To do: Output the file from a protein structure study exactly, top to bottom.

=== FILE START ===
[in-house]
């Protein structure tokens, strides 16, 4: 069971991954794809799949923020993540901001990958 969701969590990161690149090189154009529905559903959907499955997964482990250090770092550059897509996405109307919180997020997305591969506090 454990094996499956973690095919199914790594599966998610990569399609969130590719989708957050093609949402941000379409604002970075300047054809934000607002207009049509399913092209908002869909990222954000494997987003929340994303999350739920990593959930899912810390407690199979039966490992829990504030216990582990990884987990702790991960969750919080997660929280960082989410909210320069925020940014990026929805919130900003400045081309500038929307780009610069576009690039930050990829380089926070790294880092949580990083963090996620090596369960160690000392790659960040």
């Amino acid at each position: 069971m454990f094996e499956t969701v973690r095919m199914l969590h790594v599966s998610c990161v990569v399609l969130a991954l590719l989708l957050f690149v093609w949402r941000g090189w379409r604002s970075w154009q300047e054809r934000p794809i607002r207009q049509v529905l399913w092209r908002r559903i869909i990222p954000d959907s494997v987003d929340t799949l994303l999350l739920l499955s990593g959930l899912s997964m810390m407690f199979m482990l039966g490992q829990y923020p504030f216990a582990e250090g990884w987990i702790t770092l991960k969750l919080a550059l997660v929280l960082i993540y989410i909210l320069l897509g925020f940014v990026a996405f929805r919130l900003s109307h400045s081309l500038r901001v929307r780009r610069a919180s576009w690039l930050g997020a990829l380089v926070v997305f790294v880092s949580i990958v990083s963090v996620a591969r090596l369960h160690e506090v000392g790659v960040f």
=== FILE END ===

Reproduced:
[in-house]
């Protein structure tokens, strides 16, 4: 069971991954794809799949923020993540901001990958 969701969590990161690149090189154009529905559903959907499955997964482990250090770092550059897509996405109307919180997020997305591969506090 454990094996499956973690095919199914790594599966998610990569399609969130590719989708957050093609949402941000379409604002970075300047054809934000607002207009049509399913092209908002869909990222954000494997987003929340994303999350739920990593959930899912810390407690199979039966490992829990504030216990582990990884987990702790991960969750919080997660929280960082989410909210320069925020940014990026929805919130900003400045081309500038929307780009610069576009690039930050990829380089926070790294880092949580990083963090996620090596369960160690000392790659960040």
């Amino acid at each position: 069971m454990f094996e499956t969701v973690r095919m199914l969590h790594v599966s998610c990161v990569v399609l969130a991954l590719l989708l957050f690149v093609w949402r941000g090189w379409r604002s970075w154009q300047e054809r934000p794809i607002r207009q049509v529905l399913w092209r908002r559903i869909i990222p954000d959907s494997v987003d929340t799949l994303l999350l739920l499955s990593g959930l899912s997964m810390m407690f199979m482990l039966g490992q829990y923020p504030f216990a582990e250090g990884w987990i702790t770092l991960k969750l919080a550059l997660v929280l960082i993540y989410i909210l320069l897509g925020f940014v990026a996405f929805r919130l900003s109307h400045s081309l500038r901001v929307r780009r610069a919180s576009w690039l930050g997020a990829l380089v926070v997305f790294v880092s949580i990958v990083s963090v996620a591969r090596l369960h160690e506090v000392g790659v960040f």